The number of Americans filing new claims for unemployment benefits unexpectedly fell to its lowest since the early days of the 2007-09 recession, a hopeful sign for the sluggish labor market.
Initial claims for state unemployment benefits fell 5,000 to a seasonally adjusted 330,000, the lowest level since January 2008, the Labor Department said on Thursday.
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MICHAEL STRAUSS, CHIEF ECONOMIST, COMMONFUND, WILTON,
"A very simple thing, the economy's doing better. So that's the first stage. There are times, and I do think that's the bigger story. Though, that claims can be a little bit distorted at the start of the year.
"So that could make them a little bit lower, but I think the biggest thing is, very simple, it's the economy. The economy is structurally doing a little bit better. Now, it may not show up in the first print of GDP for the fourth quarter.
HUGH JOHNSON, CHIEF INVESTMENT OFFICER OF HUGH JOHNSON ADVISORS LLC IN ALBANY, NY:
"The claims numbers are clearly a big surprise and were very good numbers. Most of us after last week had been expecting some sort of an increase from the 335000 in the prior week. But this was a big surprise, we saw an ongoing decline in claims - a big surprise and a very good surprise.
"Claims are an important component of the index of leading economic indicators and tell us where employment is going and these numbers imply that we may get a good employment number for the month of January when it is released in early February.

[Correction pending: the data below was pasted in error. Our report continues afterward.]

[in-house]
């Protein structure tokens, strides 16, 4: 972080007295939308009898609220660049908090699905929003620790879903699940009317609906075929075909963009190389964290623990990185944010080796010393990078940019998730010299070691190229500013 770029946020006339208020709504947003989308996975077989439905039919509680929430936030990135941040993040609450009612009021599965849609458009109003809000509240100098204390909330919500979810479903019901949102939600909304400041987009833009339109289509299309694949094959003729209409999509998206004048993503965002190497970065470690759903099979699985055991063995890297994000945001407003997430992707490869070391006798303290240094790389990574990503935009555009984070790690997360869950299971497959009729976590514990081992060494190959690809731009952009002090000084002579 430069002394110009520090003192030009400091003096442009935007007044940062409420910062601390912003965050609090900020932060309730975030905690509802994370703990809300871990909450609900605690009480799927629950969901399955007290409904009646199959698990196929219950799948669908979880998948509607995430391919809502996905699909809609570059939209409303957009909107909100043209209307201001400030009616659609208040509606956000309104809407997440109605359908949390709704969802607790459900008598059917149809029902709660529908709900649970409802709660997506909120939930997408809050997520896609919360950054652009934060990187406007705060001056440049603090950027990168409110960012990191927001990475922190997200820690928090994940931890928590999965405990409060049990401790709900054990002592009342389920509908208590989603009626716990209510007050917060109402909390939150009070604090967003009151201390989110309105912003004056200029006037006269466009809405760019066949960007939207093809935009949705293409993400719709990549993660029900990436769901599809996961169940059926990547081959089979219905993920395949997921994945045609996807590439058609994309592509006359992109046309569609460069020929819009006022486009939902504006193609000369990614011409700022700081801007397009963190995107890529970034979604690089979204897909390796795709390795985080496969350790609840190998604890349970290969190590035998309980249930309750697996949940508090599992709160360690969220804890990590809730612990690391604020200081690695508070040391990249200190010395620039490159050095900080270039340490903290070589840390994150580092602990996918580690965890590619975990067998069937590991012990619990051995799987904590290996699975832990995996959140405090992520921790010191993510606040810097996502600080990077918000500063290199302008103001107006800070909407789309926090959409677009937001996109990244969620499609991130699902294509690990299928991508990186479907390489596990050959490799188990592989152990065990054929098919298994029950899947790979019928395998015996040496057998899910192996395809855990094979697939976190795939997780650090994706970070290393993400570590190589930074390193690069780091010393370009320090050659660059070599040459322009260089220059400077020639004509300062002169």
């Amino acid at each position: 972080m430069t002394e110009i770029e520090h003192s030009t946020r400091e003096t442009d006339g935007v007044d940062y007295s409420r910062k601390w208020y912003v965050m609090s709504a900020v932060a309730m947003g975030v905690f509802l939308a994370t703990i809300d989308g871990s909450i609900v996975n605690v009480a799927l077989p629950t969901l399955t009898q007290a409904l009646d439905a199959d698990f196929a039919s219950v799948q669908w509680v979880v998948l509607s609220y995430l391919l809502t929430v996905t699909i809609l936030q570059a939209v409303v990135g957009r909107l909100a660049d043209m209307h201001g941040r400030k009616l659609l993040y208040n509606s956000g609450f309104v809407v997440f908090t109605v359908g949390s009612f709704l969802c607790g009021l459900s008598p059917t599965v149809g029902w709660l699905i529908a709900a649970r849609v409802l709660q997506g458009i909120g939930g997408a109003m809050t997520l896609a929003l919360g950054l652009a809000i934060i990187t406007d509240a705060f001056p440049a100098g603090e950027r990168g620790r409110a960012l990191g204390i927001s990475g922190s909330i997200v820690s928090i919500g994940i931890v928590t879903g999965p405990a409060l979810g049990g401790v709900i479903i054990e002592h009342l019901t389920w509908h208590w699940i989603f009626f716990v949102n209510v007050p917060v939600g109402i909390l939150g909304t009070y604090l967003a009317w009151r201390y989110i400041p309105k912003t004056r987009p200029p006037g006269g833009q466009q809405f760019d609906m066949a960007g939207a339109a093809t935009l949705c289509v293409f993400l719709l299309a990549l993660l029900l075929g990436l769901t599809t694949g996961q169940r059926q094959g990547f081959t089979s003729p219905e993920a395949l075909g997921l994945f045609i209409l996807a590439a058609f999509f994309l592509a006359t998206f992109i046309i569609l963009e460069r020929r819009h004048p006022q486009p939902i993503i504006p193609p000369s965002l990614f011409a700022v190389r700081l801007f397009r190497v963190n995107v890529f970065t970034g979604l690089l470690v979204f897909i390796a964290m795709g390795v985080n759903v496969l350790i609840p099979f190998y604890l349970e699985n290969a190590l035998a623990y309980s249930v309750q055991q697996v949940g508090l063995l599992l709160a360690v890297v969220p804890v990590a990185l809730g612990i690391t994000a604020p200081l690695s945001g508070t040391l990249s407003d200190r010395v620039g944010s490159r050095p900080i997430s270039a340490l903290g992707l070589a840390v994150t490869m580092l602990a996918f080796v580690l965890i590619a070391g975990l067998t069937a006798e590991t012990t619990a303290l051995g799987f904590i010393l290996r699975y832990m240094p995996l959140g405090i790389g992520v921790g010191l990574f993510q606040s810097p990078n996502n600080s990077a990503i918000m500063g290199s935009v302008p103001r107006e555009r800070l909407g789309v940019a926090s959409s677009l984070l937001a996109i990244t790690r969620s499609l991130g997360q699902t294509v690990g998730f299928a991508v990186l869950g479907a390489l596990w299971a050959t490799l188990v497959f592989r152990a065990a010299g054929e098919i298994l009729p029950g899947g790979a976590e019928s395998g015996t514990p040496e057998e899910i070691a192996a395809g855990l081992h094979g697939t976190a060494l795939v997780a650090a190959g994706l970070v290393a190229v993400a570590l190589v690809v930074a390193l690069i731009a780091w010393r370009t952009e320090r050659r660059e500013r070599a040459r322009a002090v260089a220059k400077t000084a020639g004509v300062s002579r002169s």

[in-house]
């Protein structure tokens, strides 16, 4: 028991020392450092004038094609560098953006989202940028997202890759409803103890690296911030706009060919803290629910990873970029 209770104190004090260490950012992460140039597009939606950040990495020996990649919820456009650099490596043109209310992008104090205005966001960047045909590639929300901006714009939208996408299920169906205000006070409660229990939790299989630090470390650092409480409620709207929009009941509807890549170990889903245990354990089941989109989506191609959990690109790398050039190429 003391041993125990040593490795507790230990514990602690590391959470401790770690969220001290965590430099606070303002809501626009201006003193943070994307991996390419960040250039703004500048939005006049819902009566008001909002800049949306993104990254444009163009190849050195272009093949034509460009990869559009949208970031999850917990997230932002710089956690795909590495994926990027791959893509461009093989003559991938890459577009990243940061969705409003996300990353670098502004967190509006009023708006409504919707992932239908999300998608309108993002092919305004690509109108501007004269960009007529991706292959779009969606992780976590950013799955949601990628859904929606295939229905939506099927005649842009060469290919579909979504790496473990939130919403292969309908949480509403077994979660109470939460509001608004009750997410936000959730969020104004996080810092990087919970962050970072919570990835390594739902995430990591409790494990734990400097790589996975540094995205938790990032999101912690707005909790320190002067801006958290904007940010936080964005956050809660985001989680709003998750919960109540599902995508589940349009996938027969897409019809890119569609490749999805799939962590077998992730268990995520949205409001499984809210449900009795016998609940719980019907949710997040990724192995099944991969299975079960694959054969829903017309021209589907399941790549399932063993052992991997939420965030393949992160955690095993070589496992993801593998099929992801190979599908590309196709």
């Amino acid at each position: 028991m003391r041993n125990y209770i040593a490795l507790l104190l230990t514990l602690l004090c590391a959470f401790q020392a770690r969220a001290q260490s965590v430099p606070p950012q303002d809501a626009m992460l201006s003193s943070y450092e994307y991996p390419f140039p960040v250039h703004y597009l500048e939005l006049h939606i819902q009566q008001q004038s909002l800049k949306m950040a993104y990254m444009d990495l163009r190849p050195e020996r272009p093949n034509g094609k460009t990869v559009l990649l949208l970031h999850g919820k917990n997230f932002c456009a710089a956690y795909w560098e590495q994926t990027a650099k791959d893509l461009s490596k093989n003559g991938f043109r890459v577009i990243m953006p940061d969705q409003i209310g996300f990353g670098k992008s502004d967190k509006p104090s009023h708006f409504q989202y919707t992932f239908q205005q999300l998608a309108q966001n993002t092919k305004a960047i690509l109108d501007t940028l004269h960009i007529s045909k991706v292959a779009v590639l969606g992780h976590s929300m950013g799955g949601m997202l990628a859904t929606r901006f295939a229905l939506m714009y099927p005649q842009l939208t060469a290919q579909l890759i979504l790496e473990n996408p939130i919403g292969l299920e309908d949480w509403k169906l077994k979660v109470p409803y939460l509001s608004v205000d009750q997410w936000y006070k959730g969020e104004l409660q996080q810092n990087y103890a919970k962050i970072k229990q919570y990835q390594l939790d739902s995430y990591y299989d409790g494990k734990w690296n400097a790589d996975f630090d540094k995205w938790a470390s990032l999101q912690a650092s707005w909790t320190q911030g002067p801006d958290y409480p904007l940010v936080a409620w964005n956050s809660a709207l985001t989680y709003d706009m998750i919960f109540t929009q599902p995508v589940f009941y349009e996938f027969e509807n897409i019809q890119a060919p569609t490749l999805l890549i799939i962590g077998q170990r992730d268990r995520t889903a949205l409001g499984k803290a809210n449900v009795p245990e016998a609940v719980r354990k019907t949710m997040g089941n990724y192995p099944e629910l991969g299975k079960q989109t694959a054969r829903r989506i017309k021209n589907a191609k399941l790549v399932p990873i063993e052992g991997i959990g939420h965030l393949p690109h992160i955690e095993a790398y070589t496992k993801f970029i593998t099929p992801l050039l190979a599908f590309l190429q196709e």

You don't know for sure because the statistical correlation is not precise, but they imply we may have a good employment number for the month of January."
JOHN CANALLY, ECONOMIST/INVESTMENT STRATEGIST, LPL FINANCIAL, BOSTON:
"I love to say it's an improvement. Early part of the year you tend get these distortions. You have to take it with a grain of salt. You have to expect a rise in claims in the second half of January. But it's moving in the right direction. This is telling us the labor market is improving slightly."
ANDREW GRANTHAM, ECONOMIST, CIBC WORLD MARKETS, TORONTO:
"The latest figures are a positive indicator that net employment growth could have accelerated in next week's payroll figures, although at this stage hiring rather than firing is the main determinant of payroll growth. The better than expected data should be beneficial to stocks, and weigh on fixed income."
STEPHEN STANLEY, CHIEF ECONOMIST, PIERPONT SECURITIES, STAMFORD, CONNECTICUT:
"This is mostly noise not a signal. The move last week and this week are biased on the low side due to seasonal factors. They will likely pop back up. I don't think the labor market has improved much because other indicators haven't shown hirings picking up. The jobs market is just treading water at this point."
JOSEPH TREVISANI, CHIEF MARKET STRATEGIST, WORLDWIDEMARKETS, WOODCLIFF LAKE, NEW JERSEY:
"The two week improvement in initial claims is not yet a trend but it may reflect a better, less partisian atmosphere in Washington and the lack of drama over the debt limit increase and employers more willing to plan for the future."
MARKET REACTION: BONDS: U.S. bond prices pared gains
FOREX: The dollar extended gains versus yen, climbing to a session peak of 89.80 yen and was last at 89.74, up 1.3 percent on the day.
GRAPHIC: Jobless claims graphic - U.S. jobless claims: New claims for unemployment fell last week to 330,000 - the lowest since January 2008. For the week ended January 12, continuing claims fell to 3.16 million. http://link.reuters.com/xew34t
(Americas Economics and Markets Desk; +1-646 223-6300)